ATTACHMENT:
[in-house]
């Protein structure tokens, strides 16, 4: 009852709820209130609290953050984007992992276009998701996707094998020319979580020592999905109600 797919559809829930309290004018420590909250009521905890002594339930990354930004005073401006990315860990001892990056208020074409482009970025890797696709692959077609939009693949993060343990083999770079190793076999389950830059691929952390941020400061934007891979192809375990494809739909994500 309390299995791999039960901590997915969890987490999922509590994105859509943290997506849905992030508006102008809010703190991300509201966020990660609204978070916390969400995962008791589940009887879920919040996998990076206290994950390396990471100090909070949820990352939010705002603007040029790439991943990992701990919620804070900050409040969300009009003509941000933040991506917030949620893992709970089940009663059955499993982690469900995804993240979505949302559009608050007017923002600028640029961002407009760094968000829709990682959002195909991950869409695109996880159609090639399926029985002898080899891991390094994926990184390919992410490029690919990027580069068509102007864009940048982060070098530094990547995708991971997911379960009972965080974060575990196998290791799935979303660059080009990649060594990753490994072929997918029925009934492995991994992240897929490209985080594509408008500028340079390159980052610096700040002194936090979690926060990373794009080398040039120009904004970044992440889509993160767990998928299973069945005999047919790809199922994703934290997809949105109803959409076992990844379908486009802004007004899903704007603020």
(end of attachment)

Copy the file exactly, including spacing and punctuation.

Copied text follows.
[in-house]
């Protein structure tokens, strides 16, 4: 009852709820209130609290953050984007992992276009998701996707094998020319979580020592999905109600 797919559809829930309290004018420590909250009521905890002594339930990354930004005073401006990315860990001892990056208020074409482009970025890797696709692959077609939009693949993060343990083999770079190793076999389950830059691929952390941020400061934007891979192809375990494809739909994500 309390299995791999039960901590997915969890987490999922509590994105859509943290997506849905992030508006102008809010703190991300509201966020990660609204978070916390969400995962008791589940009887879920919040996998990076206290994950390396990471100090909070949820990352939010705002603007040029790439991943990992701990919620804070900050409040969300009009003509941000933040991506917030949620893992709970089940009663059955499993982690469900995804993240979505949302559009608050007017923002600028640029961002407009760094968000829709990682959002195909991950869409695109996880159609090639399926029985002898080899891991390094994926990184390919992410490029690919990027580069068509102007864009940048982060070098530094990547995708991971997911379960009972965080974060575990196998290791799935979303660059080009990649060594990753490994072929997918029925009934492995991994992240897929490209985080594509408008500028340079390159980052610096700040002194936090979690926060990373794009080398040039120009904004970044992440889509993160767990998928299973069945005999047919790809199922994703934290997809949105109803959409076992990844379908486009802004007004899903704007603020």